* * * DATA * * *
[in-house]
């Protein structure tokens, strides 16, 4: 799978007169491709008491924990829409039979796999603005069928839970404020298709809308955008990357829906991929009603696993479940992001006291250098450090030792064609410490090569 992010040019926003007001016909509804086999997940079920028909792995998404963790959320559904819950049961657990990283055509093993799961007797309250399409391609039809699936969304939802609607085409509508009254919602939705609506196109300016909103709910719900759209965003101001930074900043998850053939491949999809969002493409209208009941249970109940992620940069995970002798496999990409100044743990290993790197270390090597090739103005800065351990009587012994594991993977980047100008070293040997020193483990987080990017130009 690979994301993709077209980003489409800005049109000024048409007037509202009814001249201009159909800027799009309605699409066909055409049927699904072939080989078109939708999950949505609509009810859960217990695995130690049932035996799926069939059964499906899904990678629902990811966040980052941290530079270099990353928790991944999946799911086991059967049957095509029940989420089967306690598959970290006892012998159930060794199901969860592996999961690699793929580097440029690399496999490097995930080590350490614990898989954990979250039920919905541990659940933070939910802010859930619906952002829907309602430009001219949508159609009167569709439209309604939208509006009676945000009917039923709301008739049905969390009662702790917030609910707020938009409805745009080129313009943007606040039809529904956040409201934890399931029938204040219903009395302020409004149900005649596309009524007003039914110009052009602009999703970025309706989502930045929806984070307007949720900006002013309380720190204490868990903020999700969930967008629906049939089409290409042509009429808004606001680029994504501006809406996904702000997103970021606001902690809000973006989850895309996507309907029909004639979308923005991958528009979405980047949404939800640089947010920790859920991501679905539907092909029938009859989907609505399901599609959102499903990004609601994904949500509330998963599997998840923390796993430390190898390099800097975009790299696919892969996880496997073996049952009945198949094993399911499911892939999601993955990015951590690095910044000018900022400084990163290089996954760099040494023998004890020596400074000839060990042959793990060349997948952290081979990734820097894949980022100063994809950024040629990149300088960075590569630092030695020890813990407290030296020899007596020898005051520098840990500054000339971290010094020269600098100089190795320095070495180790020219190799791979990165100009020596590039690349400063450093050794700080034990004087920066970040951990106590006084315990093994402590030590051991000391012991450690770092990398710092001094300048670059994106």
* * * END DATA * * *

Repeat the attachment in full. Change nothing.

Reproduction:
[in-house]
């Protein structure tokens, strides 16, 4: 799978007169491709008491924990829409039979796999603005069928839970404020298709809308955008990357829906991929009603696993479940992001006291250098450090030792064609410490090569 992010040019926003007001016909509804086999997940079920028909792995998404963790959320559904819950049961657990990283055509093993799961007797309250399409391609039809699936969304939802609607085409509508009254919602939705609506196109300016909103709910719900759209965003101001930074900043998850053939491949999809969002493409209208009941249970109940992620940069995970002798496999990409100044743990290993790197270390090597090739103005800065351990009587012994594991993977980047100008070293040997020193483990987080990017130009 690979994301993709077209980003489409800005049109000024048409007037509202009814001249201009159909800027799009309605699409066909055409049927699904072939080989078109939708999950949505609509009810859960217990695995130690049932035996799926069939059964499906899904990678629902990811966040980052941290530079270099990353928790991944999946799911086991059967049957095509029940989420089967306690598959970290006892012998159930060794199901969860592996999961690699793929580097440029690399496999490097995930080590350490614990898989954990979250039920919905541990659940933070939910802010859930619906952002829907309602430009001219949508159609009167569709439209309604939208509006009676945000009917039923709301008739049905969390009662702790917030609910707020938009409805745009080129313009943007606040039809529904956040409201934890399931029938204040219903009395302020409004149900005649596309009524007003039914110009052009602009999703970025309706989502930045929806984070307007949720900006002013309380720190204490868990903020999700969930967008629906049939089409290409042509009429808004606001680029994504501006809406996904702000997103970021606001902690809000973006989850895309996507309907029909004639979308923005991958528009979405980047949404939800640089947010920790859920991501679905539907092909029938009859989907609505399901599609959102499903990004609601994904949500509330998963599997998840923390796993430390190898390099800097975009790299696919892969996880496997073996049952009945198949094993399911499911892939999601993955990015951590690095910044000018900022400084990163290089996954760099040494023998004890020596400074000839060990042959793990060349997948952290081979990734820097894949980022100063994809950024040629990149300088960075590569630092030695020890813990407290030296020899007596020898005051520098840990500054000339971290010094020269600098100089190795320095070495180790020219190799791979990165100009020596590039690349400063450093050794700080034990004087920066970040951990106590006084315990093994402590030590051991000391012991450690770092990398710092001094300048670059994106």